Earnhardt on solid ground entering AdvoCare 500
August 31, 2013, Kenny Bruce, NASCAR.com
Related: Lineup for AdvoCare 500 | Sprint Cup standings
HAMPTON, Ga. -- Dale Earnhardt Jr. hasn’t clinched a spot in this year’s NASCAR Chase For The Sprint Cup, but the NASCAR Sprint Cup Series’ most popular driver is on much more solid ground today.
He found his footing at Bristol, curtailing the freefalls of Watkins Glen and Michigan where 30th- and 36th-place finishes threatened to pull the Hendrick Motorsports driver completely out of the Chase picture.
Heading into Sunday night's AdvoCare 500 at Atlanta Motor Speedway (7:30 p.m. ET, ESPN), Earnhardt Jr., 38, says he feels much better about his team’s chances entering this year’s postseason.
“I was real nervous going into Bristol,” he said Friday at AMS. “A bullring like that with only 20 points from 11th (place) was a bit difficult on our nerves.
“We didn’t really get to race as aggressively as we’d like to, but we still had a good night, a good car and drove a smart race.”
His 10th-place finish on the high-banked half-mile track in Tennessee expanded the gap from 20 to 33 points between himself and 11th place, a position held by defending series champion Brad Keselowski. A bit of breathing room as he seeks to make his sixth Chase appearance.
His goal is to exit Atlanta no worse than his current situation, better if possible.
“I don’t really have a set number (of points in mind),” Earnhardt Jr. said. “Thirty-three is good. … I don’t want to lose any spots. I don’t want to fall to eighth. I don’t want to fall to ninth. I don’t want to be 10th. I want to be seventh or better. We don’t want to go into the Chase sputtering and just making it by the skin of our teeth at all.”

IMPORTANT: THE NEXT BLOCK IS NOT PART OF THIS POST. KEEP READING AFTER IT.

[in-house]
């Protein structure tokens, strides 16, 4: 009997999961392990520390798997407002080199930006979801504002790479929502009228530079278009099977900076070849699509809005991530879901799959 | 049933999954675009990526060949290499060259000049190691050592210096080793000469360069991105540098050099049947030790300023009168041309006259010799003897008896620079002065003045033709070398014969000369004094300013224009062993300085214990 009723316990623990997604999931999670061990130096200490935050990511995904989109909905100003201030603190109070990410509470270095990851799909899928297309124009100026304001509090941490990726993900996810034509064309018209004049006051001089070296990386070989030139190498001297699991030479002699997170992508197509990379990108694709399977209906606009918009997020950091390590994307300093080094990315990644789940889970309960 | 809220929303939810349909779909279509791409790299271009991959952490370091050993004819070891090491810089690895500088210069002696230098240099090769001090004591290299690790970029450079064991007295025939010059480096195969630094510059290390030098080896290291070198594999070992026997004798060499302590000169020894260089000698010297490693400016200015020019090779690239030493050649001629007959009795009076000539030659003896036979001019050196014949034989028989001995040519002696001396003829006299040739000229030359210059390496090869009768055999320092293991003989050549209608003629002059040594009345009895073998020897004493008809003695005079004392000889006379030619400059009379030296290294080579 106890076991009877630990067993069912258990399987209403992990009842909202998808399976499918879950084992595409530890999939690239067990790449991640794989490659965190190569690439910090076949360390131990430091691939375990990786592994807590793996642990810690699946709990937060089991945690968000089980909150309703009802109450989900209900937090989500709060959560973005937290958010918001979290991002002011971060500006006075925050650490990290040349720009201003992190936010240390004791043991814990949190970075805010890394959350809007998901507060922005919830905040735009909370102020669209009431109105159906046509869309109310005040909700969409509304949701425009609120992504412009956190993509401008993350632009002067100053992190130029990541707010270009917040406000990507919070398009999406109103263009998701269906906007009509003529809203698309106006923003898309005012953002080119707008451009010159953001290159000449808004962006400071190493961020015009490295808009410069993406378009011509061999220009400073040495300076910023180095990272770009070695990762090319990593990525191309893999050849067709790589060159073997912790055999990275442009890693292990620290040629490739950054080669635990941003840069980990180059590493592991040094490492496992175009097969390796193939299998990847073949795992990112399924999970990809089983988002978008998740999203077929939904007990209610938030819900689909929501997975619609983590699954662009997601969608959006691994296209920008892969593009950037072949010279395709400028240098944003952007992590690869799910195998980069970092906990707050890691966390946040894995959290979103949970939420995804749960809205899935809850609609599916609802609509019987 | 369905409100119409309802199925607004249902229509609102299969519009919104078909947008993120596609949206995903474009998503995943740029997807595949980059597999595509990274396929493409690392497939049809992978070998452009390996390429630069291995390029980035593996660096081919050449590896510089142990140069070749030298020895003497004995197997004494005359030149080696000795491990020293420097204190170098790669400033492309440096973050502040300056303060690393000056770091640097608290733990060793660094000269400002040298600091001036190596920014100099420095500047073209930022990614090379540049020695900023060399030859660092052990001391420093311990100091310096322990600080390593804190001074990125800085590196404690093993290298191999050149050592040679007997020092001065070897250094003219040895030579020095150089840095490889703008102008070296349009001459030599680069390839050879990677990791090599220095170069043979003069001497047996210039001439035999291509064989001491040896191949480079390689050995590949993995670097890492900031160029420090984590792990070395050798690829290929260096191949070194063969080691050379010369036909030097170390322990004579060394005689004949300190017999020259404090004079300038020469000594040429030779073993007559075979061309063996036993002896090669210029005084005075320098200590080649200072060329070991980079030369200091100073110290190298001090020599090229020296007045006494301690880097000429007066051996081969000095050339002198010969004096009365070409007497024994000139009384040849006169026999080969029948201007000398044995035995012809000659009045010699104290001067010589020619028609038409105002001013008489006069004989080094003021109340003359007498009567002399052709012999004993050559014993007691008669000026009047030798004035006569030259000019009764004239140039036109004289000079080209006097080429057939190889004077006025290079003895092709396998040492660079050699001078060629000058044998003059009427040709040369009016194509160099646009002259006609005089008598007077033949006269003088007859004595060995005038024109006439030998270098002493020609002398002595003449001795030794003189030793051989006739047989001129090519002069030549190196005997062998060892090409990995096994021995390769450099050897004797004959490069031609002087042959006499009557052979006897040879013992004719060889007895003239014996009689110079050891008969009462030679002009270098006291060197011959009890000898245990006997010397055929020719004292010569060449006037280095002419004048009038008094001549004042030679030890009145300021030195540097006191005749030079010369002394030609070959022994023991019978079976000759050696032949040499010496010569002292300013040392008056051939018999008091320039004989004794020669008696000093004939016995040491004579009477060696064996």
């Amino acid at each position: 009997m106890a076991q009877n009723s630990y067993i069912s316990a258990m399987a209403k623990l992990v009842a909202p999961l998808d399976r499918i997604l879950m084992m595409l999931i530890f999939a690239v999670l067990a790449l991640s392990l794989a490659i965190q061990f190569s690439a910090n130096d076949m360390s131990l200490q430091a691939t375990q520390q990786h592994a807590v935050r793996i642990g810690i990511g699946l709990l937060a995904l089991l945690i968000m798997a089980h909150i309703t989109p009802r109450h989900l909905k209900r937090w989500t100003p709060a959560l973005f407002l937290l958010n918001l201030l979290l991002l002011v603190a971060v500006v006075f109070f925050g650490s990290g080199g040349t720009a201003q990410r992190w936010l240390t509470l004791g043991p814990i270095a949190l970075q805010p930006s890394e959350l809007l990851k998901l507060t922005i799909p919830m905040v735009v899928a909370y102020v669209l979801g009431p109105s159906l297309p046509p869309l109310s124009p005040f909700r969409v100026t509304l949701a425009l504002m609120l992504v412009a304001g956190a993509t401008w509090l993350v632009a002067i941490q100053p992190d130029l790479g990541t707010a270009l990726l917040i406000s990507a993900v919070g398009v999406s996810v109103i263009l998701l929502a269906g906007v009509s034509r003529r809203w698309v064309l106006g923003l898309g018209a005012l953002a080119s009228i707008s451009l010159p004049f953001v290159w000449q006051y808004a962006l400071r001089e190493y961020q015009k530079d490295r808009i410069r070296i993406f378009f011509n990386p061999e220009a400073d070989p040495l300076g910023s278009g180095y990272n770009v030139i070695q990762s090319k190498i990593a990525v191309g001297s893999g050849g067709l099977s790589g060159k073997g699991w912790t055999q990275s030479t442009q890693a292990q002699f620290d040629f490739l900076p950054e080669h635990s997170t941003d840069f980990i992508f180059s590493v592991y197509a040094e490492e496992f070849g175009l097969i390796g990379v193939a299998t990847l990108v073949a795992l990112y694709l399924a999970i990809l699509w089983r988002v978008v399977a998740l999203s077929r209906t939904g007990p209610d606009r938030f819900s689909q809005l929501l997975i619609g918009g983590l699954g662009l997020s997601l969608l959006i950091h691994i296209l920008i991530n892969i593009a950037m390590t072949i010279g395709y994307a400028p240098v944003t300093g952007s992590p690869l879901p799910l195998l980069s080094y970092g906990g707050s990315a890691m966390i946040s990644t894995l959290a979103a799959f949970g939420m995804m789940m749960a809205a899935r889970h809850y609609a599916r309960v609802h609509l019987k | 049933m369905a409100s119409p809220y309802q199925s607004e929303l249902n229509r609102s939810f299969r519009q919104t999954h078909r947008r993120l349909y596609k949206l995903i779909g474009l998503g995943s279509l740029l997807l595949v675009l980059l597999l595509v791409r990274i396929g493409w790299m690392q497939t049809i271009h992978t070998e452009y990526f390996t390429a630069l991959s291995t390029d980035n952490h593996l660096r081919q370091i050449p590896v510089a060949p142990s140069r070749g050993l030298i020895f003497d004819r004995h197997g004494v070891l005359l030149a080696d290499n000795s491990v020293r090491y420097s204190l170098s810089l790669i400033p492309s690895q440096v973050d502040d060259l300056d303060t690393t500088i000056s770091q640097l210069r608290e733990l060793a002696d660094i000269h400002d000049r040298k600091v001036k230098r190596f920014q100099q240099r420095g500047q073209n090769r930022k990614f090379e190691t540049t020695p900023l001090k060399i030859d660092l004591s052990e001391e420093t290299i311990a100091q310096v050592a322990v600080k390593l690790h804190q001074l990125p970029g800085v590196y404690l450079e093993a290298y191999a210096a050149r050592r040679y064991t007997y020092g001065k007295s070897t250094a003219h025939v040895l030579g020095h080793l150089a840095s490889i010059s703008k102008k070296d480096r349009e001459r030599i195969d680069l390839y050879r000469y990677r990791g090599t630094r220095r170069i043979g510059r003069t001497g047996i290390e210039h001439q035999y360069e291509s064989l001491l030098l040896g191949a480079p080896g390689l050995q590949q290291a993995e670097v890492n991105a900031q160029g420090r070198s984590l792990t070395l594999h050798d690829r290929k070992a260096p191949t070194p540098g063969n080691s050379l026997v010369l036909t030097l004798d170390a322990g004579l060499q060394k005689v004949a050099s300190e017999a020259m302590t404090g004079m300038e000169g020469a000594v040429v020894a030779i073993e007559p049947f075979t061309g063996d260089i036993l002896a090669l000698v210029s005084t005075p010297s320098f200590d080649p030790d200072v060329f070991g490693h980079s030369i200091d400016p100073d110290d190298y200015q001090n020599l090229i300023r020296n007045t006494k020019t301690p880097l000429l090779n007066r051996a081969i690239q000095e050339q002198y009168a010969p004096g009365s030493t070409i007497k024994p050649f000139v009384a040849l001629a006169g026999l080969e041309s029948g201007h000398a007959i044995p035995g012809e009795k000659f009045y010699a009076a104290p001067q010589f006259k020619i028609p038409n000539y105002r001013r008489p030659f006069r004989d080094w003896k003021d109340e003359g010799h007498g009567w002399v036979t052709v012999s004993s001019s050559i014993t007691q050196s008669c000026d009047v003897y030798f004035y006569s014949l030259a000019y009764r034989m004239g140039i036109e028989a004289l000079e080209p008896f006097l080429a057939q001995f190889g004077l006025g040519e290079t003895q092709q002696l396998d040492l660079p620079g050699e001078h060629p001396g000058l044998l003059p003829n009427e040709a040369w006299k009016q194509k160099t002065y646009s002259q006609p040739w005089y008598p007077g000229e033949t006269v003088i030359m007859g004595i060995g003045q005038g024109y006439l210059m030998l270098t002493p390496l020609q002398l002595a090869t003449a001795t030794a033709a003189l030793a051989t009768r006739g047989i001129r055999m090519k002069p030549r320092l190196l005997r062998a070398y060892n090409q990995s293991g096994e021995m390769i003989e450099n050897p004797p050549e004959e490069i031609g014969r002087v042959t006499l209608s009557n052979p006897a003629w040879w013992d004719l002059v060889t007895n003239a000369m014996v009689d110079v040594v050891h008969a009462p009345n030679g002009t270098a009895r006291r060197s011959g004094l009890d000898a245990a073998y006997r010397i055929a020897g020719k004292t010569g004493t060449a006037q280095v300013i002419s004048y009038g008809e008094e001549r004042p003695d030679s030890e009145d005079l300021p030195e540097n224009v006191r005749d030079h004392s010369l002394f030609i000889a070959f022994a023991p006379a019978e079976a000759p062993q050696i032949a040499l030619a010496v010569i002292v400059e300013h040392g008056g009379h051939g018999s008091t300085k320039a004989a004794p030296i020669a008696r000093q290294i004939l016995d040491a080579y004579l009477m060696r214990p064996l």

A 19-time winner in Cup, Earnhardt Jr. hasn’t won a Cup race since June of 2012 at Michigan International Speedway. He will start eighth in Sunday's race, second-best among the four Hendrick Motorsports drivers.
The team, headed up by crew chief Steve Letarte, avoided a potential setback at Bristol, pitting for fuel with only 50 laps remaining in the 500-lap race. The call to guarantee gas wouldn’t be an issue came with a price -- Earnhardt Jr. went from fifth to 15th with the stop. He made up five spots in the final 50 laps.
It was the correct call, he said, even though the team discovered afterward that “we were a gallon of gas to the good.”
“That eats away at you, because you know you had a chance to run a little bit better,” he said. “But me and Steve understand … realistically we gave away two points, three points. We would have started on the inside right behind Jeff (Gordon) and on the inside was not the way to go. He got trained on the outside by a bunch of guys andfinished seventh. So we’d have been somewhere around where he was and finished maybe eighth or ninth.
“At the time it was bothering me and I was real nervous inside the car; if we had run out we’d have been fools and made a lot of people upset, including ourselves.
“It would have been really difficult. It was something we had to do. Under the circumstances, it was adecision we had to make.”
Atlanta, where he has one career win (the March 2004 race) in 25 Cup starts, has been one of Earnhardt Jr.’s better tracks. His average finish of 12.5 is second only to Bristol. He finished seventh in last year’s race here.